Serializations of the Hitherby Dragons novels

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– 4 –

– 4 –

— It’s not his fault.

You have to understand this. It wasn’t Linus’ fault. He wasn’t being heartless.

It had just never even occurred to him that the goat could be an actual problem for anybody. He’s been on the threat list for Agencies and cleaning men and the like his whole life, and he was going to be for the rest of it, and it wouldn’t have mattered whether he was Gandhi, or Cheney, or Tony Hawk. So he’d just assumed that the goat was like he was —

A danger, but hardly a threat.

He’d assumed that this was a fun opportunity. That he could see Jeremiah Clean in operation; sabotage him, if he could; and revel in the fact that, as Jeremiah Clean’s organizational superior, he could have the man’s job if he complained.

Only —

And he realizes this slowly —

There’s more to the situation than a sharpened goat.

I don’t mean to be insensitive to those who have lost loved ones to sharpened goats. I’m not trying to say that that’s not a real problem or a real tragedy. It is. Listen. I know it. I gave to the fund. There’s a fund, right? If there’s a fund I gave to it. But — this is more than just your standard, everyday unusually-sharp-goat situation. It’s more even than an ordinary, everyday outbreak of the sene-goat, this first one, the most deadly sene-goat of all.

Today it is a goat that has cut its way up from Hell to the surface. It has slaughtered the army that guarded the bridge. It has left the centipede bleeding and dying, and the gorgon, that might have got it, was apparently gone.

Behind it have come all the legions of the damned and the Hell megacolony of ants.

The goat is the lamb and the piper: it has opened the seals and the gates.

There are some in that army who are probably just — going home now. Dead souls, who’ve slipped away, and gone back to their husbands, their children, their wives. Their sisters, their brothers. Their fathers, their mothers. Their lovers, their best friends, their work.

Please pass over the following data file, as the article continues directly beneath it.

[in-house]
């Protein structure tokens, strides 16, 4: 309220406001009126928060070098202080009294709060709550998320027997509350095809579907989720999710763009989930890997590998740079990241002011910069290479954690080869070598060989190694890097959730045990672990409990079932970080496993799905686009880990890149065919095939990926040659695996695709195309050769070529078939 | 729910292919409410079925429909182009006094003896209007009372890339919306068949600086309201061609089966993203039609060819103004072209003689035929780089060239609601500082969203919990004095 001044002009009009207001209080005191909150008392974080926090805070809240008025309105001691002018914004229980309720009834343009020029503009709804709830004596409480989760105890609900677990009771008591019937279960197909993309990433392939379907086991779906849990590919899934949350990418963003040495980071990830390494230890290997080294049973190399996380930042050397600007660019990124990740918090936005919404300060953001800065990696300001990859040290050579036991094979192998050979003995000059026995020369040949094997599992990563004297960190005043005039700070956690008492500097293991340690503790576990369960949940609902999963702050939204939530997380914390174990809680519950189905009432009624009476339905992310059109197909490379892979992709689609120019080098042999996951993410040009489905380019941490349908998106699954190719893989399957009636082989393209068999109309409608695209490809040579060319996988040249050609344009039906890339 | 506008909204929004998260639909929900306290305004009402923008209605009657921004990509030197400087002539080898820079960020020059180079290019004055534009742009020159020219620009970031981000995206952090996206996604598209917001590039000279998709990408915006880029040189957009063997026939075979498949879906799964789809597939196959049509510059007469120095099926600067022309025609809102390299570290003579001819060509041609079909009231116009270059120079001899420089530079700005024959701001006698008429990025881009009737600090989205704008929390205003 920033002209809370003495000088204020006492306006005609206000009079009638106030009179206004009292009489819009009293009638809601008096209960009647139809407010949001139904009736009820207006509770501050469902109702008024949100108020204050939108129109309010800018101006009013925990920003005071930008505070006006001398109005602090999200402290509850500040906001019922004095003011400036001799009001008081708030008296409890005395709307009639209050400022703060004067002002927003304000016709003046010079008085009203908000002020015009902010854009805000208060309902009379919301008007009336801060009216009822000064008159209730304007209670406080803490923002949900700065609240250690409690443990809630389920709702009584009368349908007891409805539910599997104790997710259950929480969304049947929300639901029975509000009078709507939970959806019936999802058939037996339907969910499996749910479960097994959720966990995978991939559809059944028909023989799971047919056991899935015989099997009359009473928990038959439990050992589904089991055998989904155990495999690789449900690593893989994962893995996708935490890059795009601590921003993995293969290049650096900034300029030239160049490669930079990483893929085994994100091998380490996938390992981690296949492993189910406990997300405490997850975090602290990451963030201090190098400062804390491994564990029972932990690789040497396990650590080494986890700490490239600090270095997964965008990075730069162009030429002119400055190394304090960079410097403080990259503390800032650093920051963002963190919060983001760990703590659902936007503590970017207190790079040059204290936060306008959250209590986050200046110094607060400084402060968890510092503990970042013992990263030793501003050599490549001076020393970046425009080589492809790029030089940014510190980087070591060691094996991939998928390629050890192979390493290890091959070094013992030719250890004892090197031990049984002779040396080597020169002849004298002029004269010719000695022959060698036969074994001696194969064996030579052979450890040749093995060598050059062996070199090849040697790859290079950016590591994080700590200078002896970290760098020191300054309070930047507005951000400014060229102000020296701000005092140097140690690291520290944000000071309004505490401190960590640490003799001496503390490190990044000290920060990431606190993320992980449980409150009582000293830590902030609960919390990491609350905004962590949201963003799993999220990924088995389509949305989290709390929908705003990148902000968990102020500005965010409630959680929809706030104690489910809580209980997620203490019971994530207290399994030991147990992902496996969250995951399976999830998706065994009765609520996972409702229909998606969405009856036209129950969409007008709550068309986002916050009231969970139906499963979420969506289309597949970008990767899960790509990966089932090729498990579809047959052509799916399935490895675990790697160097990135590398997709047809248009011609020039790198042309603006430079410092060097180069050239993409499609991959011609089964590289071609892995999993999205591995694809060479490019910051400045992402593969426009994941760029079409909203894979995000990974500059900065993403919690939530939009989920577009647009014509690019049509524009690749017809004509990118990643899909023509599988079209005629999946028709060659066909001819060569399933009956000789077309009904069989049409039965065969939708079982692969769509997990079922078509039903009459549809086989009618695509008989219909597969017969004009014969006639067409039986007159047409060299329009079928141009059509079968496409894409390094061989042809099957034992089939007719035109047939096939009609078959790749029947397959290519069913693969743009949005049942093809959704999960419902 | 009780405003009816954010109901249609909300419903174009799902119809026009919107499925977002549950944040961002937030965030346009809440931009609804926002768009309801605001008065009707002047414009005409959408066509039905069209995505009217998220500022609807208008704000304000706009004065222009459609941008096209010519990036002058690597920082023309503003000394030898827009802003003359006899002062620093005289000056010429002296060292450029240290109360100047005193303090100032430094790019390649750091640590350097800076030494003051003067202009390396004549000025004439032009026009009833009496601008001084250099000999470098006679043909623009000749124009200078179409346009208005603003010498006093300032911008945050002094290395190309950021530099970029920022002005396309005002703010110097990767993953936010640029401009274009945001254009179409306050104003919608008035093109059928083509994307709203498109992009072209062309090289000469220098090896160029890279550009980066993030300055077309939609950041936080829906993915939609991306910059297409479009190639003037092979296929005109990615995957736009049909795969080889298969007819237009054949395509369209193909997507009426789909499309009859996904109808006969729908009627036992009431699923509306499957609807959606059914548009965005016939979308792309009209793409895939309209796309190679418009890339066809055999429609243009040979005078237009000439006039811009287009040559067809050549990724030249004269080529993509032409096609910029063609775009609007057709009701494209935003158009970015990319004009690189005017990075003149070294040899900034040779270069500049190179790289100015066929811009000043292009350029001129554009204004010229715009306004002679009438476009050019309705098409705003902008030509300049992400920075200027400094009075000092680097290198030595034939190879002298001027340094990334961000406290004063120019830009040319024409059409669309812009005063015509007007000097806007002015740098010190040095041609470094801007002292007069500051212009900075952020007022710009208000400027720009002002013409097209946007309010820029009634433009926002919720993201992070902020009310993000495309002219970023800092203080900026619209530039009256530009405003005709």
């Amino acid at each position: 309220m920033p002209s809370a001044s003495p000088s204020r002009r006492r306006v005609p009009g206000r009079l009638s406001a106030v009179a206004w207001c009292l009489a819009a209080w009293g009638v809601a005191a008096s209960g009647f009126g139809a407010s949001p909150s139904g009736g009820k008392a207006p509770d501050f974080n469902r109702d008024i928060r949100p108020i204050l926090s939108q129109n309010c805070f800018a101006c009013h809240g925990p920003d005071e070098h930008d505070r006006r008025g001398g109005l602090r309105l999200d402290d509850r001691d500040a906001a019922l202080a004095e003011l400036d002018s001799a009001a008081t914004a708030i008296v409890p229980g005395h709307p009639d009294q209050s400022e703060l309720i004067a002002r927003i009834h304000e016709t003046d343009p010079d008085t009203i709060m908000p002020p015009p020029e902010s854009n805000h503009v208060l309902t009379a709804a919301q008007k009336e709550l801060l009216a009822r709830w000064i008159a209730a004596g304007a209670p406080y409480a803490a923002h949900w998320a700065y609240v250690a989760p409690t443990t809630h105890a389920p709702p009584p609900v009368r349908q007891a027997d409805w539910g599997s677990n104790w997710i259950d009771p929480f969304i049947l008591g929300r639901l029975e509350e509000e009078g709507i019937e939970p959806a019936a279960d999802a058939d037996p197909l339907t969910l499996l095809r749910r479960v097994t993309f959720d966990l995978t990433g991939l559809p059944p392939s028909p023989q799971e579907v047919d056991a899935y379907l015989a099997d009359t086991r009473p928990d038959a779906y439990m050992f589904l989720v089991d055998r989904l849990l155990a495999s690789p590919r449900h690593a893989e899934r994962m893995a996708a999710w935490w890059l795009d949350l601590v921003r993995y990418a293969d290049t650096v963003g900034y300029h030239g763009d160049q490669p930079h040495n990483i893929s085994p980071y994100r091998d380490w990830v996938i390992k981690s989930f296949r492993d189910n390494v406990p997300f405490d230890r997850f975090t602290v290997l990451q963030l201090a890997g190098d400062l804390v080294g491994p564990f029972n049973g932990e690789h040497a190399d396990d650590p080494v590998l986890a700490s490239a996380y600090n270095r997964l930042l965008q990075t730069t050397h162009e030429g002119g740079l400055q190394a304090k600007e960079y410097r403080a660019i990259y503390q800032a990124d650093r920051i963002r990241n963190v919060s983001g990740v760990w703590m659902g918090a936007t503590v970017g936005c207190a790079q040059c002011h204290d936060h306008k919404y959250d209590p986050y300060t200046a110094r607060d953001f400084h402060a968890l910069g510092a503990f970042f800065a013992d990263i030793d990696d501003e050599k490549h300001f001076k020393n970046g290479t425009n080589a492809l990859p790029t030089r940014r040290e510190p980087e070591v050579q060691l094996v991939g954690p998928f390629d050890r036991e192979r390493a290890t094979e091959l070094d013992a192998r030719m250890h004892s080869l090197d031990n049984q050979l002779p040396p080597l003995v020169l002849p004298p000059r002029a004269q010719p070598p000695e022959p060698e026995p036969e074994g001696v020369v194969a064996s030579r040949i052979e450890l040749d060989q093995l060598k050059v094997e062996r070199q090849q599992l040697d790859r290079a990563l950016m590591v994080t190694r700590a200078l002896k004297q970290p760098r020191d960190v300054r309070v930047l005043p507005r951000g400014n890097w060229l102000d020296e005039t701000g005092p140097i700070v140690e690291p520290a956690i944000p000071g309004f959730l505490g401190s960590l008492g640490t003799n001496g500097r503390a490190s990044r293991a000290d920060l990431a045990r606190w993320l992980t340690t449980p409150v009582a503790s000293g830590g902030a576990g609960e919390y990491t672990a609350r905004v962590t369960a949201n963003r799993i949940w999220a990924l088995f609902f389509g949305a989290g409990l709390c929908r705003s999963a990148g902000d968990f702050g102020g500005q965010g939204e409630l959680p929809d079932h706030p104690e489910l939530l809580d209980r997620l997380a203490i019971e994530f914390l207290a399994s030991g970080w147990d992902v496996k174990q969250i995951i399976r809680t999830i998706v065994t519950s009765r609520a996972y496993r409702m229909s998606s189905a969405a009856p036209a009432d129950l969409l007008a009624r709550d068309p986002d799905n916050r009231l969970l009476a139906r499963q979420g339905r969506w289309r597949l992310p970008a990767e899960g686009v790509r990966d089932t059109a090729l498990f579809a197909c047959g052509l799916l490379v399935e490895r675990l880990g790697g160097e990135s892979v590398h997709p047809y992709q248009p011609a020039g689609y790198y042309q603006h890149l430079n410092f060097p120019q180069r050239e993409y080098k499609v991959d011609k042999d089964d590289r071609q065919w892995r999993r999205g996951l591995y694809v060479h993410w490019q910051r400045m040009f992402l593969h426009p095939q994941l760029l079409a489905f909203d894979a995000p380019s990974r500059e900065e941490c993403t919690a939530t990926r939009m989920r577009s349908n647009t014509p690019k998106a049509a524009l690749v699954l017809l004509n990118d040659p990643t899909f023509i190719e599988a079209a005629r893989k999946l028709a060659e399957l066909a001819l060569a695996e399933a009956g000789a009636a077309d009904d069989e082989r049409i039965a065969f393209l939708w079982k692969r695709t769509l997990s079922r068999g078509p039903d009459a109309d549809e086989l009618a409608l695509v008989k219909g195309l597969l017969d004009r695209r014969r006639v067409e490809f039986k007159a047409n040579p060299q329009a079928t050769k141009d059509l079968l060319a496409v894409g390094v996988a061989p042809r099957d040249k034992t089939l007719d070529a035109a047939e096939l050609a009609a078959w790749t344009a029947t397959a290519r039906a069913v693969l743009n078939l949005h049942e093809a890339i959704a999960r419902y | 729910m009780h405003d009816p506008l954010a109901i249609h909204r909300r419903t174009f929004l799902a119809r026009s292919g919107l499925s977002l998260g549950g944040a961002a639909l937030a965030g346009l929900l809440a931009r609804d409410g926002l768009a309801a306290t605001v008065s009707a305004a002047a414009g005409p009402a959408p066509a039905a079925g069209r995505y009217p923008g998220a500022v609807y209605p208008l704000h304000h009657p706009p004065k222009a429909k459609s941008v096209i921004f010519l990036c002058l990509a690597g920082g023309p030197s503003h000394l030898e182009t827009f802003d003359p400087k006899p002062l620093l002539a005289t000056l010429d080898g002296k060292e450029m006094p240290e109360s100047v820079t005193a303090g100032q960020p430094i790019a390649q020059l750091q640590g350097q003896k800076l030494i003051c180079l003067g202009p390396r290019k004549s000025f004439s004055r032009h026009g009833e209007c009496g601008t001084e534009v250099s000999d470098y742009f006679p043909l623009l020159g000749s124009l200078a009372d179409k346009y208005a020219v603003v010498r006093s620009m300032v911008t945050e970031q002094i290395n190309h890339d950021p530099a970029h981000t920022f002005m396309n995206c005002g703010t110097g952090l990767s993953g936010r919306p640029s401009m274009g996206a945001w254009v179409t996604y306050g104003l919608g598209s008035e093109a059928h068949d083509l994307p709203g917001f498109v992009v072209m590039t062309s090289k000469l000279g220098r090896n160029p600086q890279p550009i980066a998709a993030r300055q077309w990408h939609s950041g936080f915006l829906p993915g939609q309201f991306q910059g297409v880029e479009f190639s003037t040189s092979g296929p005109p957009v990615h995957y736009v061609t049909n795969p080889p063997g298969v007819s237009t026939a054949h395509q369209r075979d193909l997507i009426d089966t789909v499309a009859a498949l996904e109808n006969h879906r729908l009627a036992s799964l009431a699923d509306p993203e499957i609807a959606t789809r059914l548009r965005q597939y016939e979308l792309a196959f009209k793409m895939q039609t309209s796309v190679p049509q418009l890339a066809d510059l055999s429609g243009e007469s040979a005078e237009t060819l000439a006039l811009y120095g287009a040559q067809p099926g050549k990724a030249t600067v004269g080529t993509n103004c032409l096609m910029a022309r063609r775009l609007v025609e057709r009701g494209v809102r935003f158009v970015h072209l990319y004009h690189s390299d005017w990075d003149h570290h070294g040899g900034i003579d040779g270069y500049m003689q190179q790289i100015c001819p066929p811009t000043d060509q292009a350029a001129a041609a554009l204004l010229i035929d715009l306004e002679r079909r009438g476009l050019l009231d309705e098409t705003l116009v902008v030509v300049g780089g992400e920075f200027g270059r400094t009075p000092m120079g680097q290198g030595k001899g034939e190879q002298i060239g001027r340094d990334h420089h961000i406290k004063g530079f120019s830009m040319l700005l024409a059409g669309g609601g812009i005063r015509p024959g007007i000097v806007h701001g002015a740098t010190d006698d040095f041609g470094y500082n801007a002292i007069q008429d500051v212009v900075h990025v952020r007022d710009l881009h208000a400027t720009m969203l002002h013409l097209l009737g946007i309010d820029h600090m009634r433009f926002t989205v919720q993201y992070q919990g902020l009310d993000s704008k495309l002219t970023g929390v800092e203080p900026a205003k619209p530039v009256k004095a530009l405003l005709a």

There are others who are wrong and cruel and want revenge on the world for their damning.

There are demons —

But mostly, there are ants.

They are a white wave across the city — Hell-bleached and hungry. They are pouring up from the sewers and they are filling the land. And Jeremiah Clean, who could stop them, can’t stop them, because there’s a goat in his way. A goat, and that goat —

It’s too sharp.

Linus turns. He looks up the building behind him. He sees the half-eaten face of a dead man, pressed against the window within. He smells death on the air now. He hears the screaming.

He pales.

He looks at Jeremiah Clean and he says, “I didn’t know.”

The janitor doesn’t seem to hear him, or maybe just — doesn’t seem to care about him. He fights the goat, and it can’t stop him, because his heart is pure; and the goat cuts him, makes him bleed, because its heart is sharp, sharper than pain, sharper than grief, sharper than metal, sharper than life.

Linus stands up.

He goes and he stands beside the cleaning man. The newest mop wavers in his direction, then turns back towards the goat.

“I can help,” says the antichrist, softly.

“That’s kind of you, sir,” says Jeremiah, with icy control in his voice, “but I think I’m all right here.”

“Please let me —”

Linus looks apologetic. The walls have started to bleed.

What can Jeremiah say?

He shrugs. He cannot worry about Linus Evans. Not when Hell has opened up onto the surface, and there are ants, and a sharpened goat.

It takes them one hundred and seventy-two minutes, in all.



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